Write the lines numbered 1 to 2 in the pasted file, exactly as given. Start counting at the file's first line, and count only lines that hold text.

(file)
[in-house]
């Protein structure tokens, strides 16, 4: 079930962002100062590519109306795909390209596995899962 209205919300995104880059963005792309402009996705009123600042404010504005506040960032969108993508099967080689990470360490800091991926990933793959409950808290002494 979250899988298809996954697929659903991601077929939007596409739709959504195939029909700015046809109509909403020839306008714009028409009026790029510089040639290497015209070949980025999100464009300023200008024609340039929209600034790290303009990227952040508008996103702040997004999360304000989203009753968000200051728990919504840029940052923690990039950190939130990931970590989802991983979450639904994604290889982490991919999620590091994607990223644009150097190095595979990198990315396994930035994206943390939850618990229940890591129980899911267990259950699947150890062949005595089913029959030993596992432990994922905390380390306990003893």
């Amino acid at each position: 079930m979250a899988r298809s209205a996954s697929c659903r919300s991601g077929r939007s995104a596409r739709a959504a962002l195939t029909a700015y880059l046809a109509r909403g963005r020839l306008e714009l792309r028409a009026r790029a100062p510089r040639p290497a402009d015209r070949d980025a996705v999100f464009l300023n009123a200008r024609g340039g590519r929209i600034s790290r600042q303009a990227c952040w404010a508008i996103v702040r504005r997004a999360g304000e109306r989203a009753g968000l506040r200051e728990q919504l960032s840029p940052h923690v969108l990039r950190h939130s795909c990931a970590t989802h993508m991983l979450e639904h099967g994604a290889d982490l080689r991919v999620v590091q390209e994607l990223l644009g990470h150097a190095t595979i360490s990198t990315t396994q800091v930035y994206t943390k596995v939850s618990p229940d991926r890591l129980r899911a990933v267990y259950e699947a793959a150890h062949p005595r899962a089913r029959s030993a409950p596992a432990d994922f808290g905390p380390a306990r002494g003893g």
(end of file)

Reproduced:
[in-house]
């Protein structure tokens, strides 16, 4: 079930962002100062590519109306795909390209596995899962 209205919300995104880059963005792309402009996705009123600042404010504005506040960032969108993508099967080689990470360490800091991926990933793959409950808290002494 979250899988298809996954697929659903991601077929939007596409739709959504195939029909700015046809109509909403020839306008714009028409009026790029510089040639290497015209070949980025999100464009300023200008024609340039929209600034790290303009990227952040508008996103702040997004999360304000989203009753968000200051728990919504840029940052923690990039950190939130990931970590989802991983979450639904994604290889982490991919999620590091994607990223644009150097190095595979990198990315396994930035994206943390939850618990229940890591129980899911267990259950699947150890062949005595089913029959030993596992432990994922905390380390306990003893």